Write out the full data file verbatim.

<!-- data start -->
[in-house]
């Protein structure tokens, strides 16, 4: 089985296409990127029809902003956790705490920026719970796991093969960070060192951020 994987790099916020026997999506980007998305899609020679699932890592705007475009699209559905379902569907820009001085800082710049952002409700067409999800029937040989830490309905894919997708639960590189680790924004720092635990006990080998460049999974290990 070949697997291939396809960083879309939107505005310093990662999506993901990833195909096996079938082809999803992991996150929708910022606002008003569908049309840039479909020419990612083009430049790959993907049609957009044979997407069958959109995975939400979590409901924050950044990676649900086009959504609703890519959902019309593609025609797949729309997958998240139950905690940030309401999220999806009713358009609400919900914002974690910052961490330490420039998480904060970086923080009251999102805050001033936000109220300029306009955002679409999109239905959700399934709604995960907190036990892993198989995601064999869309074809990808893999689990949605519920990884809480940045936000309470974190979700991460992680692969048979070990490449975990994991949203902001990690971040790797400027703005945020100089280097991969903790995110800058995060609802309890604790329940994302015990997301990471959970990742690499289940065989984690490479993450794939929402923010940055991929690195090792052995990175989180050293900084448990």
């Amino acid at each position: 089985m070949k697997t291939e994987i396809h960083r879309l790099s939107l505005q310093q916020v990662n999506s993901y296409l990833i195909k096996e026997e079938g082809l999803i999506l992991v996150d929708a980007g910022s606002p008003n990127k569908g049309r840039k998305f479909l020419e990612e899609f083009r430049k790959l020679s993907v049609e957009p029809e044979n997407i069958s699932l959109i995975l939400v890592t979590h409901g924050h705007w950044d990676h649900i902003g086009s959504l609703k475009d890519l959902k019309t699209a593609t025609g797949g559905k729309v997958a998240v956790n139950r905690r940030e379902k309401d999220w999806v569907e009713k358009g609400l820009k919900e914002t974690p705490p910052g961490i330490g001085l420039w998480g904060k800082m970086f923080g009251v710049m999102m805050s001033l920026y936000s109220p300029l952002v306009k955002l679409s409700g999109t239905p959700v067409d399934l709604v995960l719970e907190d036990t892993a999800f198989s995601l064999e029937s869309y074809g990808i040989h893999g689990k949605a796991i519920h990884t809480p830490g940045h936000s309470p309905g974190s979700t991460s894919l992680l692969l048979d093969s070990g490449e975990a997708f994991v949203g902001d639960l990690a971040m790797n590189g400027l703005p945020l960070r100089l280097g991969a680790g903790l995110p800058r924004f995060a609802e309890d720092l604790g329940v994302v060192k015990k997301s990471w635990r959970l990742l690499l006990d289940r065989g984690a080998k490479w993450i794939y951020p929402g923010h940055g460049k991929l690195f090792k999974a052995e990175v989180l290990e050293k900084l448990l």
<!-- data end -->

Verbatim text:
[in-house]
């Protein structure tokens, strides 16, 4: 089985296409990127029809902003956790705490920026719970796991093969960070060192951020 994987790099916020026997999506980007998305899609020679699932890592705007475009699209559905379902569907820009001085800082710049952002409700067409999800029937040989830490309905894919997708639960590189680790924004720092635990006990080998460049999974290990 070949697997291939396809960083879309939107505005310093990662999506993901990833195909096996079938082809999803992991996150929708910022606002008003569908049309840039479909020419990612083009430049790959993907049609957009044979997407069958959109995975939400979590409901924050950044990676649900086009959504609703890519959902019309593609025609797949729309997958998240139950905690940030309401999220999806009713358009609400919900914002974690910052961490330490420039998480904060970086923080009251999102805050001033936000109220300029306009955002679409999109239905959700399934709604995960907190036990892993198989995601064999869309074809990808893999689990949605519920990884809480940045936000309470974190979700991460992680692969048979070990490449975990994991949203902001990690971040790797400027703005945020100089280097991969903790995110800058995060609802309890604790329940994302015990997301990471959970990742690499289940065989984690490479993450794939929402923010940055991929690195090792052995990175989180050293900084448990």
């Amino acid at each position: 089985m070949k697997t291939e994987i396809h960083r879309l790099s939107l505005q310093q916020v990662n999506s993901y296409l990833i195909k096996e026997e079938g082809l999803i999506l992991v996150d929708a980007g910022s606002p008003n990127k569908g049309r840039k998305f479909l020419e990612e899609f083009r430049k790959l020679s993907v049609e957009p029809e044979n997407i069958s699932l959109i995975l939400v890592t979590h409901g924050h705007w950044d990676h649900i902003g086009s959504l609703k475009d890519l959902k019309t699209a593609t025609g797949g559905k729309v997958a998240v956790n139950r905690r940030e379902k309401d999220w999806v569907e009713k358009g609400l820009k919900e914002t974690p705490p910052g961490i330490g001085l420039w998480g904060k800082m970086f923080g009251v710049m999102m805050s001033l920026y936000s109220p300029l952002v306009k955002l679409s409700g999109t239905p959700v067409d399934l709604v995960l719970e907190d036990t892993a999800f198989s995601l064999e029937s869309y074809g990808i040989h893999g689990k949605a796991i519920h990884t809480p830490g940045h936000s309470p309905g974190s979700t991460s894919l992680l692969l048979d093969s070990g490449e975990a997708f994991v949203g902001d639960l990690a971040m790797n590189g400027l703005p945020l960070r100089l280097g991969a680790g903790l995110p800058r924004f995060a609802e309890d720092l604790g329940v994302v060192k015990k997301s990471w635990r959970l990742l690499l006990d289940r065989g984690a080998k490479w993450i794939y951020p929402g923010h940055g460049k991929l690195f090792k999974a052995e990175v989180l290990e050293k900084l448990l």